Maybe it was the "dog days of summer" malaise. Or it was something too depressing to write about.
But one of the stories we missed toward the latter part of the summer was the disturbing news that former Michigan defensive back and Notre Dame assistant coach Corwin Brown was hospitalized after a seven-hour standoff with South Bend police in mid-August.
Eventually, the standoff ended when Brown shot himself in the stomach. The wound wasn't fatal, and police were able to remove him from the house and take him to the hospital.
Brown was arraigned last week on three felony counts of confinement and domestic battery. He was released after posting a $5,000 bond. Brown is now undergoing psychological treatment at the University of Michigan. His court case was delayed until Nov. 30 or when his treatment concludes.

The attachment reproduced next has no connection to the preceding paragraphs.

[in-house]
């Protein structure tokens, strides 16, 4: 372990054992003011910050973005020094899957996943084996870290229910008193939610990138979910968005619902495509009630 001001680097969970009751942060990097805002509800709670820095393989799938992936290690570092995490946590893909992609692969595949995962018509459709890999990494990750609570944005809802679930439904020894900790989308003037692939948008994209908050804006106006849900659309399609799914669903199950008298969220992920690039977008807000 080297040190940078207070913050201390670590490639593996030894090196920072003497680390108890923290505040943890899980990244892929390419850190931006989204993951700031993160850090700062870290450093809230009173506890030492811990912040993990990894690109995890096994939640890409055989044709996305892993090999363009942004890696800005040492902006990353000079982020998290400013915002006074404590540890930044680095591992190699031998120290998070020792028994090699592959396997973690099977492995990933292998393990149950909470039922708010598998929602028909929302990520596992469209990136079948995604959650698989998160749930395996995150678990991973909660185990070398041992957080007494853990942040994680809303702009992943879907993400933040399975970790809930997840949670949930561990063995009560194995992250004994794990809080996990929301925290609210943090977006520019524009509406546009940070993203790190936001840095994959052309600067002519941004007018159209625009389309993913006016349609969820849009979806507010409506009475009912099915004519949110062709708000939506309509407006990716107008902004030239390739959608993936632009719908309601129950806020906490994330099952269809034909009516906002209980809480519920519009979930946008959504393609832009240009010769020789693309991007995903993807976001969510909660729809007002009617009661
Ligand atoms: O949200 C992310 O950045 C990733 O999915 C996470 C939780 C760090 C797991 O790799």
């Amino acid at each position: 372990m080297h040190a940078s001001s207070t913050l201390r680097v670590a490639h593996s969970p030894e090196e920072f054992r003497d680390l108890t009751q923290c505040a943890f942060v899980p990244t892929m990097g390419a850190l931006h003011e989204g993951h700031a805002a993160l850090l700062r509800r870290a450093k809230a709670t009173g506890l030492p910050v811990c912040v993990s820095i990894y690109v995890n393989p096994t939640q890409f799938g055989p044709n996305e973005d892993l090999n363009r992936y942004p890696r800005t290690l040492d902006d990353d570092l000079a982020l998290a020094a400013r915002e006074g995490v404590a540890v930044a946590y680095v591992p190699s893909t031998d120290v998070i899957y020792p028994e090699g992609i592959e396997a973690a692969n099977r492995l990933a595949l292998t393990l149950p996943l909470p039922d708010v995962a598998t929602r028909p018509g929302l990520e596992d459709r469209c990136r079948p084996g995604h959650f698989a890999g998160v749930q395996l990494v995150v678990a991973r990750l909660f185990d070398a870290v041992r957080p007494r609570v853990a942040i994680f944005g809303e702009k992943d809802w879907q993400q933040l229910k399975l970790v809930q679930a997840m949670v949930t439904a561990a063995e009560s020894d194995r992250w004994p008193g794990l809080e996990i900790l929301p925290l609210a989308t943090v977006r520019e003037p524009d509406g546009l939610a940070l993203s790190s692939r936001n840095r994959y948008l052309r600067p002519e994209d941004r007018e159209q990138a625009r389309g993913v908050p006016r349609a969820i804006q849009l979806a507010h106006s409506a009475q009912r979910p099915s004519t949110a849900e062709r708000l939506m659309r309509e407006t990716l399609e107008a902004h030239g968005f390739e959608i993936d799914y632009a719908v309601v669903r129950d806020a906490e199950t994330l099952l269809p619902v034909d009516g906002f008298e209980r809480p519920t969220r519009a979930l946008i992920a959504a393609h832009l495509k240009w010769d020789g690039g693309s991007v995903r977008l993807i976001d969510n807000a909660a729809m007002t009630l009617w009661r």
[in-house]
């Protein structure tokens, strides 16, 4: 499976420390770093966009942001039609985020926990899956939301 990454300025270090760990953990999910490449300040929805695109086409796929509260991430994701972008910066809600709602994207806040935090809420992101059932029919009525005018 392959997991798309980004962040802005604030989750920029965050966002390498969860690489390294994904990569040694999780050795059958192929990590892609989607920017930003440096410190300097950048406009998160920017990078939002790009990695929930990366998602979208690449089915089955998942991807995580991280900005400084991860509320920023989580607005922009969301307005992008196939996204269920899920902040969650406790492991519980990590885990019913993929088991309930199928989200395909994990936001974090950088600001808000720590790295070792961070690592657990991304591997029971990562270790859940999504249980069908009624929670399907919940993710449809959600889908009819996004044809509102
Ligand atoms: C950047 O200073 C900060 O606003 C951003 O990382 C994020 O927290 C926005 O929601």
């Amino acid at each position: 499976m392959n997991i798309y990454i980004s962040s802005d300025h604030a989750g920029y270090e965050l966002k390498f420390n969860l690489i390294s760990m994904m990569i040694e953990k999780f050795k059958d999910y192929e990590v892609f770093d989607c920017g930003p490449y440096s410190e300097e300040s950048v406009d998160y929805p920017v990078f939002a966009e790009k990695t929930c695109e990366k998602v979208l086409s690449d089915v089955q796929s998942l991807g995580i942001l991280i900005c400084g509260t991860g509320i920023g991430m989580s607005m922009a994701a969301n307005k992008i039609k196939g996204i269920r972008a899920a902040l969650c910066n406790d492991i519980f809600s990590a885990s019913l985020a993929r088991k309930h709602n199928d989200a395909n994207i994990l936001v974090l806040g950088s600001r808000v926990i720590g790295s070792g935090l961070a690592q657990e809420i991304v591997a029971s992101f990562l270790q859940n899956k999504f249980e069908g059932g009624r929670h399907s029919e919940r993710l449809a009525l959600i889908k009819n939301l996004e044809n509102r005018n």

The incident began as police responded to a domestic dispute at Brown's home, during which gunshots could be heard inside the house. Brown's wife and children were released from the home, but he stayed inside as police tried to talk him out. No shots were fired during the standoff with police.
As Brown was recovering from his injuries, his family released a statement expressing the belief that Brown was suffering from the same degenerative brain disease (chronic traumatic encephalopathy) that many former professional athletes including former Detroit Red Wing Bob Probert — have dealt with after their playing days had concluded. The condition develops from repeated trauma to the head.
While Brown may indeed be exhibiting symptoms of CTE — such as memory loss, impulse control problems, aggression and depression — the disease unfortunately cannot be diagnosed in a living person through any sort of tests or exams. CTE is eventually diagnosed studying brain tissue under a microscope.
(Hat tip, ESPN.com's Michael Rothstein)